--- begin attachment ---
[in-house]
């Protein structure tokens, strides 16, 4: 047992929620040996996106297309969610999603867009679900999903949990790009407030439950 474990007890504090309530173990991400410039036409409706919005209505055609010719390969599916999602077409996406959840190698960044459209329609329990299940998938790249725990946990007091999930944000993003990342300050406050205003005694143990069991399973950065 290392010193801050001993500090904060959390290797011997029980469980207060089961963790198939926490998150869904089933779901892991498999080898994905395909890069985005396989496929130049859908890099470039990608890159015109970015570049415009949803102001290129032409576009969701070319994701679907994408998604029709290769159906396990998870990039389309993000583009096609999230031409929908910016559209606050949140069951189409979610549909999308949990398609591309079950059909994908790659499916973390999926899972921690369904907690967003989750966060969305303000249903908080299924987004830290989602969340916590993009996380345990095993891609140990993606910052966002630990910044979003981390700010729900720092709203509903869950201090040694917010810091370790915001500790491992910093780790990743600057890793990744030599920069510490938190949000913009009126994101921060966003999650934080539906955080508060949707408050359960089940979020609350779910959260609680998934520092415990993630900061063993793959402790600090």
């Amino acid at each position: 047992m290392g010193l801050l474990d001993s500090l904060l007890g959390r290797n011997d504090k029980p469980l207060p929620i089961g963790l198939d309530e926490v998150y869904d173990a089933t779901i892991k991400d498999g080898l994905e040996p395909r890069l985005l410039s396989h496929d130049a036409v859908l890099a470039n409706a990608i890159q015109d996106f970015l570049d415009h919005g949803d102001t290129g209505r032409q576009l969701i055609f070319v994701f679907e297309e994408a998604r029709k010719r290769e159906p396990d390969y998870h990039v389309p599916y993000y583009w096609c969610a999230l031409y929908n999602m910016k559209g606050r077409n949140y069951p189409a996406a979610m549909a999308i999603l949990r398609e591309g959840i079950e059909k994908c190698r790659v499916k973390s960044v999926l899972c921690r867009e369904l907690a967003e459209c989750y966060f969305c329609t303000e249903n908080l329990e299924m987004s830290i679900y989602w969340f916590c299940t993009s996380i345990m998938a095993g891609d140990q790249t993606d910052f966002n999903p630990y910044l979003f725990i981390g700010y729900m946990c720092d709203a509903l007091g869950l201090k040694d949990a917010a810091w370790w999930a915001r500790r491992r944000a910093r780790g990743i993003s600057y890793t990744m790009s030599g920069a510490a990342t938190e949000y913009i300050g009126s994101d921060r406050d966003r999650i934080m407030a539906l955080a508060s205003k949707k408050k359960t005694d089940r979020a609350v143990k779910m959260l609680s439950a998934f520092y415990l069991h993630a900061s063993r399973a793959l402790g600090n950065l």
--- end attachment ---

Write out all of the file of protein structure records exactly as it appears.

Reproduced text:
[in-house]
């Protein structure tokens, strides 16, 4: 047992929620040996996106297309969610999603867009679900999903949990790009407030439950 474990007890504090309530173990991400410039036409409706919005209505055609010719390969599916999602077409996406959840190698960044459209329609329990299940998938790249725990946990007091999930944000993003990342300050406050205003005694143990069991399973950065 290392010193801050001993500090904060959390290797011997029980469980207060089961963790198939926490998150869904089933779901892991498999080898994905395909890069985005396989496929130049859908890099470039990608890159015109970015570049415009949803102001290129032409576009969701070319994701679907994408998604029709290769159906396990998870990039389309993000583009096609999230031409929908910016559209606050949140069951189409979610549909999308949990398609591309079950059909994908790659499916973390999926899972921690369904907690967003989750966060969305303000249903908080299924987004830290989602969340916590993009996380345990095993891609140990993606910052966002630990910044979003981390700010729900720092709203509903869950201090040694917010810091370790915001500790491992910093780790990743600057890793990744030599920069510490938190949000913009009126994101921060966003999650934080539906955080508060949707408050359960089940979020609350779910959260609680998934520092415990993630900061063993793959402790600090």
């Amino acid at each position: 047992m290392g010193l801050l474990d001993s500090l904060l007890g959390r290797n011997d504090k029980p469980l207060p929620i089961g963790l198939d309530e926490v998150y869904d173990a089933t779901i892991k991400d498999g080898l994905e040996p395909r890069l985005l410039s396989h496929d130049a036409v859908l890099a470039n409706a990608i890159q015109d996106f970015l570049d415009h919005g949803d102001t290129g209505r032409q576009l969701i055609f070319v994701f679907e297309e994408a998604r029709k010719r290769e159906p396990d390969y998870h990039v389309p599916y993000y583009w096609c969610a999230l031409y929908n999602m910016k559209g606050r077409n949140y069951p189409a996406a979610m549909a999308i999603l949990r398609e591309g959840i079950e059909k994908c190698r790659v499916k973390s960044v999926l899972c921690r867009e369904l907690a967003e459209c989750y966060f969305c329609t303000e249903n908080l329990e299924m987004s830290i679900y989602w969340f916590c299940t993009s996380i345990m998938a095993g891609d140990q790249t993606d910052f966002n999903p630990y910044l979003f725990i981390g700010y729900m946990c720092d709203a509903l007091g869950l201090k040694d949990a917010a810091w370790w999930a915001r500790r491992r944000a910093r780790g990743i993003s600057y890793t990744m790009s030599g920069a510490a990342t938190e949000y913009i300050g009126s994101d921060r406050d966003r999650i934080m407030a539906l955080a508060s205003k949707k408050k359960t005694d089940r979020a609350v143990k779910m959260l609680s439950a998934f520092y415990l069991h993630a900061s063993r399973a793959l402790g600090n950065l």